Usually, Fairfax County School Board races stick to familiar themes such as lowering class sizes, balancing budgets and improving teacher evaluation.
But the run-up to a special election Tuesday to fill a vacancy on the board of Virginia’s largest school system veered into national topics: U.S. Education Secretary Betsy DeVos’s agenda, transgender student rights and debate over changing the names of schools that honor figures from the Confederacy.
Voters will decide who should replace Jeanette Hough, who resigned in May after her husband accepted a job overseas. Hough, who held an at-large seat on the 12-member board, was elected with backing of the local Republican Party in 2015 and was one of three GOP-backed members.
Four candidates are vying for the seat.
Karen Keys-Gamarra, 57, a lawyer, has been endorsed by the Fairfax County Democratic Committee, the Fairfax Education Association and the Fairfax County Federation of Teachers.
Chris Grisafe, 37, a federal contractor who works on defense policy, has the backing of the Fairfax County Republican Committee.
Michael Owens, 43, a former teacher and now PTA president at Belvedere Elementary in Falls Church, and Sandra Allen, 48, a PTA volunteer at James Madison High in Vienna, are also running.
The board is officially nonpartisan, but in the past few years it has been starkly divided over issues such as honoring Confederate leaders and protecting the rights of the lesbian, gay, bisexual and transgender communities.
The board added LGBT topics to the family life curriculum and amended its nondiscrimination policy to include transgender students and staff members, moves that drew angry rebukes from some conservative parents. The school system has delayed implementing regulations that would spell out where transgender students can use the bathroom. The board voted last month to change the name of J.E.B. Stuart High, which is named for a Rebel cavalry general. That decision culminated a two-year process that some said led to more polarization in the community.
The state and local Democratic Party has donated more than $60,000 to Keys-Gamarra’s campaign, which accounts for most of her fundraising total. Grisafe has raised about $25,000.
Grisafe, who ran for the Fairfax County Board of Supervisors in 2011, has no children, but he said that good schools are critical to maintaining the county’s high standard of living.
“The quality, the value of property is all organized and essentially dependent on the quality of schools,” Grisafe said. “It impacts the desirability of community.”
A former Coast Guard member who grew up in Southern California, Grisafe said he recognizes the importance of teachers and mentors, who helped him become the first in his family to graduate from college. He said he wants the school system to rein in spending by implementing zero-base budgeting and by evaluating programs to determine their worth.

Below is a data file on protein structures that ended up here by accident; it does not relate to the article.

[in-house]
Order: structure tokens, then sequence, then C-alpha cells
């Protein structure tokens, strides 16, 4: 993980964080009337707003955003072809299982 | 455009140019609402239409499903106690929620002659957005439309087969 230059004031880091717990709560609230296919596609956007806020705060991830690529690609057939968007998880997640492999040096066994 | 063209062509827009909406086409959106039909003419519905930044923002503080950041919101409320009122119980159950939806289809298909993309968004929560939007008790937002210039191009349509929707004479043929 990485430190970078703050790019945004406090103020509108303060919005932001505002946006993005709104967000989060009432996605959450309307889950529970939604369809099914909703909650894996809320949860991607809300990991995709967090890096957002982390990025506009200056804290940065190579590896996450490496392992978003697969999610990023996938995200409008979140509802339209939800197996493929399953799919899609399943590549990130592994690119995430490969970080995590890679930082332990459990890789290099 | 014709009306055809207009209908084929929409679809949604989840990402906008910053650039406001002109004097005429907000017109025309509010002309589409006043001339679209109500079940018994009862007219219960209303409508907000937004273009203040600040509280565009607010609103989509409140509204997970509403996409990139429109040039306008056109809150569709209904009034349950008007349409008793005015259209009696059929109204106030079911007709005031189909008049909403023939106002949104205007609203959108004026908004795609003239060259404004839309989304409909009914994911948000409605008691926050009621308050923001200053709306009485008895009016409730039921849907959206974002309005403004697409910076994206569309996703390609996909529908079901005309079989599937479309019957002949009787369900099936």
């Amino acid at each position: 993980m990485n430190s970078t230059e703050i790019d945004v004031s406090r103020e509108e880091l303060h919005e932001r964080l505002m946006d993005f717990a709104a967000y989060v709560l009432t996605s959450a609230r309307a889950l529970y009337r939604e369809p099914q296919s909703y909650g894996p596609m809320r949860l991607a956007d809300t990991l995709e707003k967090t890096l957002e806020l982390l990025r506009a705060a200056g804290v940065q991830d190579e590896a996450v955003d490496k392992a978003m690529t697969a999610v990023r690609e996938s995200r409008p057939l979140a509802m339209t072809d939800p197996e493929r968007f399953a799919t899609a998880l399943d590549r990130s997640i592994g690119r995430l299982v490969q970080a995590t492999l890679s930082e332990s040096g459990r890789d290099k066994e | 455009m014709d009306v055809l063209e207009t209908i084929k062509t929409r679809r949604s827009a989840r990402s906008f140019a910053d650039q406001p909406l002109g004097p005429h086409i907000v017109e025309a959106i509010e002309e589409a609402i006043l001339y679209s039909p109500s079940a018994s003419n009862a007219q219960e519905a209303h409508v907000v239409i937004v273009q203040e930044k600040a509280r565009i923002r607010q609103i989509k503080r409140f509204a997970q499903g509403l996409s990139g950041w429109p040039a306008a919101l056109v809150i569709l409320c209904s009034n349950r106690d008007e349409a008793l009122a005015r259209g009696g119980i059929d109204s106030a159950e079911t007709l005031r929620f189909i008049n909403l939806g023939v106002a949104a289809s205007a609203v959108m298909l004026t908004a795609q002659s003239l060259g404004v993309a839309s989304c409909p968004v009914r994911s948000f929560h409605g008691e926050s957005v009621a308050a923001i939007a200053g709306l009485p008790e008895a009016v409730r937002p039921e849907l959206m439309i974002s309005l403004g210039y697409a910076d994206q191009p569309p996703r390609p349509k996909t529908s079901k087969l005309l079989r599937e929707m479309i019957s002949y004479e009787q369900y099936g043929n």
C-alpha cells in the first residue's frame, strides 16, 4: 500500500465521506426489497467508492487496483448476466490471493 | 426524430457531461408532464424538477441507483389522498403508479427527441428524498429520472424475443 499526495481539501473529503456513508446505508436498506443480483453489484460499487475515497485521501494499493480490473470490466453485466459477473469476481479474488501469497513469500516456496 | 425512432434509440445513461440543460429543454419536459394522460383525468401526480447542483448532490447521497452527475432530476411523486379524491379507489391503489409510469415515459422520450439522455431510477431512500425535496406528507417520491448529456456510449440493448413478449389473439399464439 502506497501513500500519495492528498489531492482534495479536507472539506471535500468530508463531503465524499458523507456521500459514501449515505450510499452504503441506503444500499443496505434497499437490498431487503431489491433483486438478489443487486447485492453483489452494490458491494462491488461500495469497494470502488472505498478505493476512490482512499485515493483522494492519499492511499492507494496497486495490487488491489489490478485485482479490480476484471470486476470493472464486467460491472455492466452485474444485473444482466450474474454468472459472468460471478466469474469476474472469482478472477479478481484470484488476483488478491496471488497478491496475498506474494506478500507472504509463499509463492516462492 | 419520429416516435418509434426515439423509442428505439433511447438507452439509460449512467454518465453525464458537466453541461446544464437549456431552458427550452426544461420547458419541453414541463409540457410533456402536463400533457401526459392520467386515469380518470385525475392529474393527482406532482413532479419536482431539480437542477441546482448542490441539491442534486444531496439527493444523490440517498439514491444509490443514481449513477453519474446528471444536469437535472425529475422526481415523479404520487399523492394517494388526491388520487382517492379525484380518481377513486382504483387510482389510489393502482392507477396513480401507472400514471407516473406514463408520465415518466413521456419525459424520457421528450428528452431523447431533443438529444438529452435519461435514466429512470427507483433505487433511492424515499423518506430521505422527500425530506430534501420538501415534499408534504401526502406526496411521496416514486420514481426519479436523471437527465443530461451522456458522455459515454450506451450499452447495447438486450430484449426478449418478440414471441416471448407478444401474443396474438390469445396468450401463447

“I think we need to be wiser with how we’re investing our money,” Grisafe said at a recent candidate forum at McLean High School. He assailed the board for not allowing enough community input before its decision to change the name of J.E.B. Stuart High and said he would support name changes at other schools only if the community favored it.
Grisafe said he wants to give transgender students access to private restrooms rather than allowing them to use bathrooms that don’t match the sex on their birth certificates, a situation that he said could make some students uncomfortable.
Keys-Gamarra, who ran unsuccessfully in 2015 to represent the Sully district on the School Board, is a lawyer appointed by courts to represent the best interests of children in custody battles. She said her experience advocating has given her a perspective that would be useful to the board.
“I believe that broad perspective and understanding is something that would allow me to help a lot of children and a lot of families at the school board level,” Keys-Gamarra said. She has three sons who graduated from Fairfax schools.
Keys-Gamarra has campaigned on protecting the school system from federal education cuts proposed by President Trump and supported by DeVos. Many of those proposals are unlikely to be enacted, but they are nonetheless controversial.
She said she also wants to raise teacher salaries and cut class sizes, which may be tough to deliver given that the school system faced a $50 million shortfall this year. But she believes she can raise more revenue by courting corporate partnerships and selling naming rights to stadiums, and she wants to press the legislature to give school boards taxing authority to raise funds. She also said she wants to ensure transgender students can use bathrooms aligned with their gender identity.
Owens said she wants to bring a nonpartisan approach to a board that she believes has fostered division in the community. She said that it should not have taken the board two years to vote on renaming J.E.B. Stuart High.
“I think there’s a lot of politics and I felt it would be really beneficial for the School Board to have an independent, nonpartisan voice,” Owens said. She said the board’s annual battles over the budget are also unproductive: “You have to come to the budget process with the perspective of a teacher and a parent.”
Allen, an immigrant from Bolivia, said she wants to advocate on behalf of minority students and address dropout rates among Latinos. “There needs to be a change in the current climate . . . making it more welcoming,” she said.